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Don’t leaders learn? Are we baying with the hounds?

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As I watch and listen the international news daily, especially the continuing spiel about the fate of Libya’s Muammar al-Gaddafi, a number of thoughts keep rushing through my head. Not the tripe served up daily about Gaddafi’s “reign of terror”, the “Revolution” to topple him and the “liberation” of Libya, but rather deeper, more disturbing thoughts.{{more}}

In the first place, as the scenes of the former Libyan leader’s fate are replayed again and again, the same age-old question races through my mind, repeatedly, and with more intensity each time. “Why don’t leaders LEARN?” What sense of grandeur or infallibility, immortality perhaps, infuses the minds of men who get drunk on power to the extent that they cannot recognize the demise staring them in their very faces? What ‘superhuman’ bug makes them disconnect from reality that they lose all sense of what is going on around them? Do these men not learn the lessons of history, from very ancient days down to the present?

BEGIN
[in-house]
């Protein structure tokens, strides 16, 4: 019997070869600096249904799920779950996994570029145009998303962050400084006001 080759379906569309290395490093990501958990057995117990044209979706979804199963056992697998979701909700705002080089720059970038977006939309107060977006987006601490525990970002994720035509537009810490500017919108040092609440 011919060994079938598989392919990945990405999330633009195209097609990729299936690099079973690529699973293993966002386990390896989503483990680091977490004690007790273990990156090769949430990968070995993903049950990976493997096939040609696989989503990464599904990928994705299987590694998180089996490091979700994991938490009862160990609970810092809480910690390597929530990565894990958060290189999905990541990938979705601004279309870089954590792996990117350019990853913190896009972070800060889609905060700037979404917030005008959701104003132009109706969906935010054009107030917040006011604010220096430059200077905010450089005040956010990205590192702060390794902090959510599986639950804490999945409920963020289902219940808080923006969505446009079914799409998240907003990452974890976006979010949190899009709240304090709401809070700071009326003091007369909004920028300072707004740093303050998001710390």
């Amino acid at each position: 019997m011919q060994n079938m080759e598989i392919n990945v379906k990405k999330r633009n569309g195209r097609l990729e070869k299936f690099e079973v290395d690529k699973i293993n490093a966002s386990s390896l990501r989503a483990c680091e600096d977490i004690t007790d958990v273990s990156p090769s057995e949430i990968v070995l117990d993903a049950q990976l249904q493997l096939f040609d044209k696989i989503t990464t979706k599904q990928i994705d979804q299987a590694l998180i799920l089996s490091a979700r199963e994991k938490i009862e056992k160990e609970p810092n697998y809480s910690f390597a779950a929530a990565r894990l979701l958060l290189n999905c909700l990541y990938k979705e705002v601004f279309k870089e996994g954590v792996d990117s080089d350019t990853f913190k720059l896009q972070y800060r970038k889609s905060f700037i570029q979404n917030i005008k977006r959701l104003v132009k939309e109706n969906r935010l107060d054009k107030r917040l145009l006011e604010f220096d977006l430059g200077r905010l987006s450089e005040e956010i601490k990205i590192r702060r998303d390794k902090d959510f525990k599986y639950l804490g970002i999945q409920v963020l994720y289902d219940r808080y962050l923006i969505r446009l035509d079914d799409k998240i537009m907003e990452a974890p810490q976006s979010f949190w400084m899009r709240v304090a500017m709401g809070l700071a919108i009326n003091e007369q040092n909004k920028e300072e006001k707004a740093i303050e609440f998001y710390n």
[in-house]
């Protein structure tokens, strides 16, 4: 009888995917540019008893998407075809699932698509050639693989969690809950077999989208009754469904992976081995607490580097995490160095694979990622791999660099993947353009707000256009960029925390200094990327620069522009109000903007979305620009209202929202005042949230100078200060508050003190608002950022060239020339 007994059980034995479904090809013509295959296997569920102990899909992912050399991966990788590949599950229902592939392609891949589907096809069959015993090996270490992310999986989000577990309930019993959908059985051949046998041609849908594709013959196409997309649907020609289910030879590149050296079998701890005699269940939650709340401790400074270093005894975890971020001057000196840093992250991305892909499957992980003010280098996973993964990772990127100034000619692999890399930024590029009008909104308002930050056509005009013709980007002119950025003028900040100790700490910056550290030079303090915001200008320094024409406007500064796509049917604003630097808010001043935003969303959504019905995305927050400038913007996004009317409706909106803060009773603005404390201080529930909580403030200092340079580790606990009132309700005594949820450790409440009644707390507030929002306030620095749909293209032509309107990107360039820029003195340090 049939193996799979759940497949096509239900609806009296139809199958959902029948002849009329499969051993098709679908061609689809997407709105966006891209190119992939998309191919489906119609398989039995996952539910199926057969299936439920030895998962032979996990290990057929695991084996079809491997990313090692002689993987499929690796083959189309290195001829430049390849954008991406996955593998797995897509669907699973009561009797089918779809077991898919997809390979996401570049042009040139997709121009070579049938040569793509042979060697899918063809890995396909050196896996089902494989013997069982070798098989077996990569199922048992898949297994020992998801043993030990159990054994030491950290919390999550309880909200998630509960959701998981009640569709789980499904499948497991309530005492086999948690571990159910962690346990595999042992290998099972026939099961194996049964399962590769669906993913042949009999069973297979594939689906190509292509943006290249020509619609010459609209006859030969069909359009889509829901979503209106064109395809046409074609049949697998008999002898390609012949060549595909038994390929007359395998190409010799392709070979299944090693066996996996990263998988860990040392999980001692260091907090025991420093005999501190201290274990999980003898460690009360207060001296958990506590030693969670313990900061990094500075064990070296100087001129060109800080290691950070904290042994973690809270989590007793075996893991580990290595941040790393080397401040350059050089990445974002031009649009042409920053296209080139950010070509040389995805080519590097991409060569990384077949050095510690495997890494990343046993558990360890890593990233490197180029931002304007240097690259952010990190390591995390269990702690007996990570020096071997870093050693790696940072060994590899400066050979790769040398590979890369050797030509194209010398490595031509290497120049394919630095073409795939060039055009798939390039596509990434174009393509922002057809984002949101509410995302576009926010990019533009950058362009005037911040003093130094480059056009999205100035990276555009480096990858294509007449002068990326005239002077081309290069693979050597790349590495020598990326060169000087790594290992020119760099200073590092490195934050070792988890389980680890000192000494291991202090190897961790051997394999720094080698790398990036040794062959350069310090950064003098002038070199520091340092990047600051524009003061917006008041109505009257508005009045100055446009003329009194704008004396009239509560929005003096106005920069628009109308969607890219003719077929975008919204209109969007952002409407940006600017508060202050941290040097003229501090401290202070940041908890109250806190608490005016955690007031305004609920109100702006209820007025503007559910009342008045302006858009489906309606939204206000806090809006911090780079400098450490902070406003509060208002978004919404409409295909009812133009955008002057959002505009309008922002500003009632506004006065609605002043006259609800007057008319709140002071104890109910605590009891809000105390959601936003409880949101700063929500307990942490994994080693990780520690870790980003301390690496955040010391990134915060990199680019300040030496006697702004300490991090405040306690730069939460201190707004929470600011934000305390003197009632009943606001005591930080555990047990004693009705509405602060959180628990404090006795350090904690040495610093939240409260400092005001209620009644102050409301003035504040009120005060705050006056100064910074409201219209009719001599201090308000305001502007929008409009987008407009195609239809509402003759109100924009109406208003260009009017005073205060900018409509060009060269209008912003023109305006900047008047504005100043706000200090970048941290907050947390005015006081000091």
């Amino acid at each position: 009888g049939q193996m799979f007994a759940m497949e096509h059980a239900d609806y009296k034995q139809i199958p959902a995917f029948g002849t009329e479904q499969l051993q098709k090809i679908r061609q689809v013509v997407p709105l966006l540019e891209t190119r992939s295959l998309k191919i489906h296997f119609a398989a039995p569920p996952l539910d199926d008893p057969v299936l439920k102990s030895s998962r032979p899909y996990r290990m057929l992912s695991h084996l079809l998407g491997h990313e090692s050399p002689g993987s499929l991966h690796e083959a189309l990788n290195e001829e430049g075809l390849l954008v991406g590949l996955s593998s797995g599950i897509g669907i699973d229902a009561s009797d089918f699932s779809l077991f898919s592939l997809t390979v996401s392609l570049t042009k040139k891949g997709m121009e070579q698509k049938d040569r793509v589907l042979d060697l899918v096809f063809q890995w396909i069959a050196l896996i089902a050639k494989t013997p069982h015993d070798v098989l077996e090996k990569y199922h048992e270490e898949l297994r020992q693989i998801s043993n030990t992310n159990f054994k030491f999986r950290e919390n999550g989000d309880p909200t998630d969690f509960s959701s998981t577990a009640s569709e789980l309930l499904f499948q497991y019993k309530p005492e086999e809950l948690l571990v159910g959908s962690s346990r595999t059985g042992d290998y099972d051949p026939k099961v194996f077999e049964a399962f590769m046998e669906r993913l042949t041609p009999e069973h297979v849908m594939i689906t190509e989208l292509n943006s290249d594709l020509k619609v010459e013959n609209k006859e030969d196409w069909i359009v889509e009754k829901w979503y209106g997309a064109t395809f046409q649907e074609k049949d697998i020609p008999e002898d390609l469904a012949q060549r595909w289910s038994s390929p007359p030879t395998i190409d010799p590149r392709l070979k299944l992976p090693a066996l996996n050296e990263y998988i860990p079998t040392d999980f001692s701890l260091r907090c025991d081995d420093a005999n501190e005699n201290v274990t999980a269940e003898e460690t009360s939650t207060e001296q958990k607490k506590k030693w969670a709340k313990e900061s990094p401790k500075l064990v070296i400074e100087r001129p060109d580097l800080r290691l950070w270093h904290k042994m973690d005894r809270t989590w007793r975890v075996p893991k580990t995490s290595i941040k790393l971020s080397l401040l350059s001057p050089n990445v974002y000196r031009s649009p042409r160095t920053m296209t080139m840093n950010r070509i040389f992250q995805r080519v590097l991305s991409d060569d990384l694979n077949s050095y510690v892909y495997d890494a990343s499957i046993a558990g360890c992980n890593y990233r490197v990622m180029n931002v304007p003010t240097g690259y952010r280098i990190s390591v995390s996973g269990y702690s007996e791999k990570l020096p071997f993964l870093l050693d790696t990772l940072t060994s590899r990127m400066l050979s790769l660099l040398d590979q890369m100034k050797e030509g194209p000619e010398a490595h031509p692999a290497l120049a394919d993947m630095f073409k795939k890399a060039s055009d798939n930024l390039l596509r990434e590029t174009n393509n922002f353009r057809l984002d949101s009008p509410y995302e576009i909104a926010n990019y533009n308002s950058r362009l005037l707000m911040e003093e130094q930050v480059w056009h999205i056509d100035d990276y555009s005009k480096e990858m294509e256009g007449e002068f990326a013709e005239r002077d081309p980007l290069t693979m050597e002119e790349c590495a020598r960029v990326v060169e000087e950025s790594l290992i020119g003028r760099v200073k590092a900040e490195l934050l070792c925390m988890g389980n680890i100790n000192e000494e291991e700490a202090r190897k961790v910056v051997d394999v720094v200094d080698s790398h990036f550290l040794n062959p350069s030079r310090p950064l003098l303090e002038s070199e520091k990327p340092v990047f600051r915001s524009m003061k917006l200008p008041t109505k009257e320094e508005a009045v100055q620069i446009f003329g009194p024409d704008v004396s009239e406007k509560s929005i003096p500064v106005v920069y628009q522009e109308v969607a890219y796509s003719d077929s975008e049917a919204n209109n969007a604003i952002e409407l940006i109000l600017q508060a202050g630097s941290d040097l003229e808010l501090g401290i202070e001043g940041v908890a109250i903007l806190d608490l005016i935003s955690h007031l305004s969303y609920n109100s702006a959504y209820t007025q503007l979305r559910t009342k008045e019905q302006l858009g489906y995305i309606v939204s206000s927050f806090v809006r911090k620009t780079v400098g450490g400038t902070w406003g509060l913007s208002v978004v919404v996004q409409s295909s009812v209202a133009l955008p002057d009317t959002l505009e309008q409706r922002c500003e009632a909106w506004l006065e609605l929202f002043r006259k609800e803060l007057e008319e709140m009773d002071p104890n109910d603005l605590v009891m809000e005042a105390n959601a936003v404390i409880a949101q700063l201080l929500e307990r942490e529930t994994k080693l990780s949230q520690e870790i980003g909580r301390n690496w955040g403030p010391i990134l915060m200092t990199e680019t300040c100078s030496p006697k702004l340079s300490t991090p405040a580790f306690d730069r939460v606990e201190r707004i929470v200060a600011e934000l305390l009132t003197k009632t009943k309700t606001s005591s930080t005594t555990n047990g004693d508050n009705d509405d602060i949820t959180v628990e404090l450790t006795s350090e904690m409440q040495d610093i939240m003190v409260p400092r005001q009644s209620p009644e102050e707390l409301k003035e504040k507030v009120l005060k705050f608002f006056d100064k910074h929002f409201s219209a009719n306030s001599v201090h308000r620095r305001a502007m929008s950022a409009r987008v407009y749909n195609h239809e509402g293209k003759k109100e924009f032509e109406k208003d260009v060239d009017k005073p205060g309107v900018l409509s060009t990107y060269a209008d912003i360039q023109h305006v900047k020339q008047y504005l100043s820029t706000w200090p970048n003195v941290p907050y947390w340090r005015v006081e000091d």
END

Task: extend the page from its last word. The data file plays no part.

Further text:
I am here not dealing with the politics of the Libyan situation, just trying to extrapolate from it some obvious lessons which seem to bypass those for whom power becomes such the basis of everyday existence that the threat of its removal seems to leave them completely “dotish”, as we would say in common parlance.

Muammar Gaddafi was many things to different persons. Yet, whatever one thought of him, it was plainly obvious that he was no fool. He was self-centred, megalomaniac maybe, certainly eccentric, but definitely intelligent enough to survive in the brutal world of international politics with all its treachery for more than four decades. As a junior officer in the Libyan army, he was smart enough to be able to organize the bloodless overthrow, (how unlike his own!), of the 18-year-old monarchy of King Idris at the age of 27.